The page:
Revolution Now

Clean, low-cost energy is transforming the U.S. economy. 

The Future Is Here For Clean Energy Technology

Clean, low-cost energy is transforming the U.S. economy. Over the past decade, we’ve seen the payoff from nearly 45 years of federally funded research and development on clean energy. From wind and solar power to electric vehicles and LED lighting, clean energy technologies are dramatically declining in cost and benefitting more homes and businesses—while reducing pollution and creating millions of new American jobs.1 Clean energy is delivering solutions to help us meet important federal health and environmental safeguards in an increasingly affordable way. To continue the progress, we need massive federal investments in U.S. Department of Energy (DOE) research and development (R&D), demonstration and deployment programs, as well as performance standards to drive the adoption of innovative technologies.

Move your cursor over the charts below to see how wind, solar, LED lighting, and electric vehicles are making cleaner, cheaper, and more effective energy solutions available to more Americans. Unimaginable future breakthroughs are possible with sustained funding for R&D—which is why it’s so important to maintain the innovation budget at the DOE. It is also critical to strengthen limits on the carbon pollution that drives climate change, which will provide a clear signal to businesses to further invest in clean energy solutions.


Large wind farms have been around for more than 40 years, but only recently has the cost of wind power declined enough to support significant capacity. Since 2008, the average price of wind energy has dropped by 74 percent, reaching a record low in 2018. As the technology becomes better and cheaper, more utilities are installing wind farms and purchasing more wind power. Nationwide wind capacity grew from 25 gigawatts (GW) in 2008 to more than 105 GW in 2019—enough to power more than 32 million U.S. homes.2 This makes wind power the third-largest source of electricity generation capacity in the U.S.3

This dramatic increase in wind capacity would not have been possible without technology advancements that resulted from federal investment in R&D. From the 1980s to 2018, the height of wind turbines in the U.S. increased fourfold (from 66 feet to 289 feet) and the blade length grew fivefold (33 feet to 190 feet), allowing each turbine to capture more energy.4 These technological feats—and their associated benefits—were funded in part by the $3 billion that the DOE invested in wind R&D between 1976 and 2020.5 Further R&D investment—in innovations such as even taller wind turbines, advanced control systems, and offshore wind turbine technologies—will continue to lower costs, increase efficiency, and allow us to take even greater advantage of our vast domestic wind resources.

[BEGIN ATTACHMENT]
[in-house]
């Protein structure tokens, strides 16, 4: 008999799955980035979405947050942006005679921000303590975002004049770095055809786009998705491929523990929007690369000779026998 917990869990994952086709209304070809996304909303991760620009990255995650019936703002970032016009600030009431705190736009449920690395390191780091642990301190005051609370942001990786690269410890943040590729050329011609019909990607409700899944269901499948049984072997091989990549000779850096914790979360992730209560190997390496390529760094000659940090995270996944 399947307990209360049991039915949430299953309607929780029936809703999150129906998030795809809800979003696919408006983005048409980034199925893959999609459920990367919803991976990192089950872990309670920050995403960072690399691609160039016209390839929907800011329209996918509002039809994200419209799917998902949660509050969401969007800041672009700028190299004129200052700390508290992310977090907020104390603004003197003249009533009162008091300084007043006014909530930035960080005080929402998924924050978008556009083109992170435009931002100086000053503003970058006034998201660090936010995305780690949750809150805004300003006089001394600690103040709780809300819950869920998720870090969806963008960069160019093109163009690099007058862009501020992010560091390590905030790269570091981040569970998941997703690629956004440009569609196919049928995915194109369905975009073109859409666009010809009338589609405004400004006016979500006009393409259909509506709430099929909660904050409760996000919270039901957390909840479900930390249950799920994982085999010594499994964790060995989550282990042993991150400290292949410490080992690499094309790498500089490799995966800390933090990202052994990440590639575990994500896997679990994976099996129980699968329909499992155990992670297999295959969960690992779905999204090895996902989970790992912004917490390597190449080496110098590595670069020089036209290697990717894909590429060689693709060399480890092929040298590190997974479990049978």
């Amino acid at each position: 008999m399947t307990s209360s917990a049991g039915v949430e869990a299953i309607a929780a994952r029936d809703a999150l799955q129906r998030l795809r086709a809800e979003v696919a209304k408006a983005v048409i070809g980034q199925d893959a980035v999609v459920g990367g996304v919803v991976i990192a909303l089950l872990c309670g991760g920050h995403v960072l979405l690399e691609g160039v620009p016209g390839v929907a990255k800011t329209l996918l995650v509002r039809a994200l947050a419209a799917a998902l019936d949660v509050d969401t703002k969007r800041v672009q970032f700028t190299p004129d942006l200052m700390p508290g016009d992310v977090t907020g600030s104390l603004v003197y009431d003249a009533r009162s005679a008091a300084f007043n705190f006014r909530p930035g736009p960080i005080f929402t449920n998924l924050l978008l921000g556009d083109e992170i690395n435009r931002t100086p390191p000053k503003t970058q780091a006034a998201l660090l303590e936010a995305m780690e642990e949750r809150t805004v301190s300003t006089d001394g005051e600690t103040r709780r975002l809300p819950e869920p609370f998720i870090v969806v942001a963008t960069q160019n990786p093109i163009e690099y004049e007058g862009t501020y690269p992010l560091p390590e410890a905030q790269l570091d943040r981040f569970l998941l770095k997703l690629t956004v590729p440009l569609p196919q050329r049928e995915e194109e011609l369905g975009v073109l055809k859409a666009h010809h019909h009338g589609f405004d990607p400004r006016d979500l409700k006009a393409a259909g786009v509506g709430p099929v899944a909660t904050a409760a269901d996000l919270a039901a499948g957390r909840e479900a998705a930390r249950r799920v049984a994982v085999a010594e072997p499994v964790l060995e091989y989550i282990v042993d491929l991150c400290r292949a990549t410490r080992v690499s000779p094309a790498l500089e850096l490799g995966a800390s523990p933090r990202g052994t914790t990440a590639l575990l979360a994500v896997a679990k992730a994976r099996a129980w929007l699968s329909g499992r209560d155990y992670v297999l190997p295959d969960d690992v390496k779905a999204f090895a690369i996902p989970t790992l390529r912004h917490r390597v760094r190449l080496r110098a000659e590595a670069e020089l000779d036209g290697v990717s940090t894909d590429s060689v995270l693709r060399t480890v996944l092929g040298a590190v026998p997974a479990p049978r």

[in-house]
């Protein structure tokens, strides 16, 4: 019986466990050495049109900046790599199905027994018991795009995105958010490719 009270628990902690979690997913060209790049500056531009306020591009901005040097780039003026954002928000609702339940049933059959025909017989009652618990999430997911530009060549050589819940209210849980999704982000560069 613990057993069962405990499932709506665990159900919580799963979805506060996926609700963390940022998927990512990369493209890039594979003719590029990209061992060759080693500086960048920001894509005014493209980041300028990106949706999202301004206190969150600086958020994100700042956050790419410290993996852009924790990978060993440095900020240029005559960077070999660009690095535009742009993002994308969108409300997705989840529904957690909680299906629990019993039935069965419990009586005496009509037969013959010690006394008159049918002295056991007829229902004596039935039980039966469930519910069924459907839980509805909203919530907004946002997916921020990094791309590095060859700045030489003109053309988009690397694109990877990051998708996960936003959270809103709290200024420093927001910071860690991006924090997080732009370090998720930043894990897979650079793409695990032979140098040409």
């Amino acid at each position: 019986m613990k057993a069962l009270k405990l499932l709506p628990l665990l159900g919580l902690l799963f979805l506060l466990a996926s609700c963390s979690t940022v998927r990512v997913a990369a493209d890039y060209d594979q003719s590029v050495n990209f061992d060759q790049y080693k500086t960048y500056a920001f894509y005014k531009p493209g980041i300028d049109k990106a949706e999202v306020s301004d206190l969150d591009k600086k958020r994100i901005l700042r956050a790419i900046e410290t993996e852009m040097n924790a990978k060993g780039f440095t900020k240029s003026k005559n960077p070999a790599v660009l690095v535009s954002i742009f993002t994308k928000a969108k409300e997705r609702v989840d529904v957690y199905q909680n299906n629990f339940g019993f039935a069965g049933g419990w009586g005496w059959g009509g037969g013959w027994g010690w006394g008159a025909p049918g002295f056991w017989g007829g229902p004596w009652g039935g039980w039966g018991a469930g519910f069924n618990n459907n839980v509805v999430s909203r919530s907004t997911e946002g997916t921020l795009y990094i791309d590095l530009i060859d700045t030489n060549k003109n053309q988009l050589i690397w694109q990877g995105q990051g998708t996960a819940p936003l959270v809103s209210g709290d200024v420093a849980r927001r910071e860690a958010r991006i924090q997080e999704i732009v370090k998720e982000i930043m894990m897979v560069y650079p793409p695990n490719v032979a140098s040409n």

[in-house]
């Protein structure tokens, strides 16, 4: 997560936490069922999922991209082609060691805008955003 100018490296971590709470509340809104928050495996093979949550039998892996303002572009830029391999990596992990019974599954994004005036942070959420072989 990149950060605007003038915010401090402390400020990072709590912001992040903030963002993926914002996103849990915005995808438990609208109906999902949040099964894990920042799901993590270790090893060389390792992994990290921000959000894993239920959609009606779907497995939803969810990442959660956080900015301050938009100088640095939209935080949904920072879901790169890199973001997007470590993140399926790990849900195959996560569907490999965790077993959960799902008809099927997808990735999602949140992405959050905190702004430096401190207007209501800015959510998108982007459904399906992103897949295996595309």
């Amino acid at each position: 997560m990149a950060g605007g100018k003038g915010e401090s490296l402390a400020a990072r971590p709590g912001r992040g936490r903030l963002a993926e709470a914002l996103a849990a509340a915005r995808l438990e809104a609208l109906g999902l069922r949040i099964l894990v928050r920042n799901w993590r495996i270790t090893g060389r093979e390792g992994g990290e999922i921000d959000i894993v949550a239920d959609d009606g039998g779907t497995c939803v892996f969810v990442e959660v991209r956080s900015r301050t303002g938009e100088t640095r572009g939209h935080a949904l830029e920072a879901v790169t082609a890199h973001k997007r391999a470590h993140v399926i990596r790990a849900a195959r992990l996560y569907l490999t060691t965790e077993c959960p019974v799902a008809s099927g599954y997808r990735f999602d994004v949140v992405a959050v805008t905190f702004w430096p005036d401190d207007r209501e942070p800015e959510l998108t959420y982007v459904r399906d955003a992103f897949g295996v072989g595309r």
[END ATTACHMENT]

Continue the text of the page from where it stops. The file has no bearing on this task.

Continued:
Wind prices represent the capacity-weighted average levelized price of power purchase agreements for a given year. They include the effect of the production tax credit.
Source: Lawrence Berkeley National Laboratory.6


In little more than a decade, solar technology has evolved from running our calculators to producing enough electricity to power more than 17.7 million U.S. homes.7 This exciting growth—the fastest of any generating technology—has been possible because of dramatic cost declines.

The solar industry supports a vibrant clean energy economy, with 380,000 Americans employed full- and part-time. Of that, there were 175,000 full-time workers in the distributed (on-site) solar sector and another 84,000 working on utility-scale solar energy in 2019.8 Continued R&D investment—in areas such as cutting-edge, high-performance solar cells and grid integration tools—will lower costs further while increasing efficiency and reliability, bringing this clean resource to even more Americans.

Utility-Scale Solar

The cost of installing giant solar farms that can generate enough electricity to be delivered by utilities decreased by 82 percent from 2008 to 2019. In late 2017, the DOE’s Solar Energy Technologies Office (SETO) announced that it had already met its 2020 goal for cost reductions in utility-scale projects—three years early.9 SETO is now working toward its 2030 goals to address grid reliability, financing, and grid integration while continuing to lower solar costs and grow the solar industry.10

Distributed Solar

A similar trend of plummeting costs has driven the expansion of distributed solar systems, which generate electricity for local homes and businesses either through rooftop solar panels or via community projects that provide power to entire neighborhoods. Costs to install these smaller-scale solar systems have been cut by 82 percent since 2008, enabling a 40-fold increase in adoption by 2019.

Distributed prices shown are for residential systems. Prices for commercial and industrial projects are similar.
Source: Lawrence Berkeley National Laboratory.11,12

LED Lighting